Waatea News Update

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Location: Auckland, New Zealand

Tuesday, October 16, 2007

Police over-reaction feared

The MP for Waiariki says the police may be misinterpreting legitimate dissent by his constituents.

Armed police sealed off Taneatua yesterday to arrest Tuhoe activist Tame Iti.

Thirteen other people, including peace and environmental activists, were arrested in Auckland, Hamilton, Wellington and Christchurch, and jointly charged with Mr Iti under the Firearms Act.

Te Ururoa Flavell says the Taneatua raid was hugely distressing for the Tuhoe community. - particulaly the way armed police set up a road block on the Raupatu Line, which marks where Tuhoe land was confiscated in the 1860s.

He says Maori Party warning the Terrorism Suppression Act could be used to stifle legitimate dissent could be borne out by yesterday's raids, which were conducted under the Act.

“If we have people who may be passionate about environmental issues, passionate about the notion of a Tuhoe tribal nation, you know, these are things that have been round with us for a while and take and armed offenders squad and pull out 14 people around the country and have them all associated with the Urewera National Park, as we look at it from a distance, I think it’s pretty much over the top action,” Mr Flavell says.

A bail hearing for Mr iti will be held in Rotorua this afternoon.


The Maori Anglican Church has been challenged to review its attitudes towards homosexuality.

The church held a hui at Waiwhetu marae in Lower Hutt to discuss sexuality and transgender issues, as part of a wider discussion in the church on the issue.

Prominent members of the gay and transexual communities as well as the Human Rights Commission and the Aids Foundation took part.

Writer Anton Blank from Ngati Porou and Ngati Kahungunu says church and culture can come into conflict over issues of sexuality.

“It's all about whanau, so if you say homosexuality is wrong, you’re talking about a lot of your own family, so people need to think about if you are carrying those beliefs, what am I saying about my own. I’m actually not speaking about other people, I’m talking about myself and my family,” Mr Blank says.


Breast Screen Aotearoa is trying to find new ways to reach the thousands of Maori women who are being missed by a free national screening programme.

Madeline Wall, the programme's clinical director, says 11 mainly iwi service providers have contracts to screen women in rural areas.

It's also stepping up health promotion activities at community events and trying to get referrals from GPs.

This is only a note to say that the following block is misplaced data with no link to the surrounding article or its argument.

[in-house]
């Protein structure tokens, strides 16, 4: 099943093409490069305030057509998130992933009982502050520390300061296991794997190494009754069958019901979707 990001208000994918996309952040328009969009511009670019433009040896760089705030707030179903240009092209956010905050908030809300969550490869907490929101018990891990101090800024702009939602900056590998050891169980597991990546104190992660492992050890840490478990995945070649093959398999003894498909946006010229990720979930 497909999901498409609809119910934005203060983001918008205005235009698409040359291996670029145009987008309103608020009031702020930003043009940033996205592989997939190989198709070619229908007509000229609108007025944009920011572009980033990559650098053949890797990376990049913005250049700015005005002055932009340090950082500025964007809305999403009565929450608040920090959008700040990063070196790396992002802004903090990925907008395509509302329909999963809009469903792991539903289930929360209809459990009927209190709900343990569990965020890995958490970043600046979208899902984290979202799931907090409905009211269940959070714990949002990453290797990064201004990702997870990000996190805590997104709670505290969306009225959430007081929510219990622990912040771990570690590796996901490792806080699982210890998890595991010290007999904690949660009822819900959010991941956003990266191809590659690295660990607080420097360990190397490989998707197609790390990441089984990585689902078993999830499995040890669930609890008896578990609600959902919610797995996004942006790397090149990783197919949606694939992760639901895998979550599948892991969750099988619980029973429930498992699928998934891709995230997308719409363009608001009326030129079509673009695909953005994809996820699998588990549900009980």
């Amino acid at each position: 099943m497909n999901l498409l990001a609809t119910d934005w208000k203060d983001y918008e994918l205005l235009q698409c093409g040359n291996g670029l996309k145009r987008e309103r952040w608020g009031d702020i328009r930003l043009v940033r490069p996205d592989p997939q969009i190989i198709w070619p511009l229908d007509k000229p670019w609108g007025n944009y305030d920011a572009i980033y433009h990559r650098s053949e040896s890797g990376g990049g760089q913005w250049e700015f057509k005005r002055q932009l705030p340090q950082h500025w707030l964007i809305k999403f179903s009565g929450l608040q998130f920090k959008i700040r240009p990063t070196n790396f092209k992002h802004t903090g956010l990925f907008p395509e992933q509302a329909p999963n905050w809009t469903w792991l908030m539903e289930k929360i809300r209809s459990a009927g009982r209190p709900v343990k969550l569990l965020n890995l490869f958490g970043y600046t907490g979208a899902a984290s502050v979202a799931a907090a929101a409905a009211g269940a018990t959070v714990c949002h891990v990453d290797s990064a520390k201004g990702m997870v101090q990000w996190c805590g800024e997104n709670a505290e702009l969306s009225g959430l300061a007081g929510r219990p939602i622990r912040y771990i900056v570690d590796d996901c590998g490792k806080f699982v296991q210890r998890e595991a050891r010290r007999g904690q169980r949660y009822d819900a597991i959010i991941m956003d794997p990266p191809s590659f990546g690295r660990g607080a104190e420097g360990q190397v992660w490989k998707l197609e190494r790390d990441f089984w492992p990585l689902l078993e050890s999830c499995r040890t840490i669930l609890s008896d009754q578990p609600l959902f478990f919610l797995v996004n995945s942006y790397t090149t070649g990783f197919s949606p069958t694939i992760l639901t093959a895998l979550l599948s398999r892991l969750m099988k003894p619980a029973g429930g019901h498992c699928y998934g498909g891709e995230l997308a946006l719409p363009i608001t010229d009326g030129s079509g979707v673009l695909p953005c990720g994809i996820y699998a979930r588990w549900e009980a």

She says only about 40 percent of eligible Maori women are being screened, increasing their risk of dying if they do get cancer.

“Maori women who were screened by Breast Screen Aotearoa in the first few years are over 50 percent less likely to die of breast cancer than Maori women who don’t screen. So that’s really good news,” Dr Wall says.

Maori women with breast cancer have a 60 percent greater chance of dying of breast cancer than non-Maori.


A lawyer who has acted for Tuhoe treaty claimants says yesterday's Bay of Plenty terrorism sweep says the whole Tuhoe community feels under attack ... again.

Jason Pou says the arrest of Tame Iti on arms charges seems a repeat of the case against the Tuhoe activist over a dramatic powhiri for the Waitangi Tribunal in Ruatoki - which was aimed at conveying the feelings the iwi had when they were invaded by armed constabulary.

That case was eventually thrown out by the Court of Appeal.

Mr Pou, who is acting for another one of the 14 people arrested yesterday, says the dawn raid on Mr Iti's home at Ruatoki was extended to a lock-down on the whole valley, with residents finding their movements inhibited.

“They've found it difficult to leave, they’ve been photographed as they left, they felt persecuted, and basically everyone in the Ruatoki Valley has been treated as if they are actually guilty when no charges have actually been laid,” Mr Pou says.


The Maori Party wants some of the $7.9 billion dollar budget surplus targeted to Maori priorities.

Co-leader Tariana Turia says those priorities could include turning around poor educational performance of Maori boys, improving health delivery and upgrading the quality of state houses.

She says the Minister of Maori Affairs, Parekura Horomia, continues with the failed policy of mainstreaming services to Maori, instead of building on the positive work done by Maori providers.

“This is a Minister who over the years has got very little funding. His money has gone back into mainstream budgets, so what he does is he’s hanging on the coat tails of other ministers, always having to argue with them about how they are spending their money to ensure Maori people are getting access,” Mrs Turia says.

She says some of the surplus should be spend extending assistance to low income children who don't qualify the under Working For Families scheme.


A Rotorua public health organisation hopes a new early intervention programme will help Maori with mental illnesses before their condition spirals out of control.

Under a two year national pilot, people with mild depression or anxiety can get free counseling and GP visits.

Eugene Berryman-Kamp from Health Rotorua says it should ease the pressure on mental health services, where the cost of counselling and treatment is high.

He says as more than half of mental health patients in Rotorua are Maori, they should see the greatest impact.

“Access to primary preventative mental health care may help prevent the issue developing into a more serious or more severe condition that is of course harder to treat and has a much higher impact on the individual and the whanau,” Mr Berryman-Kamp says.

Health Rotorua is looking at incorporating traditional Maori healing methods into the service to make it culturally appropriate.


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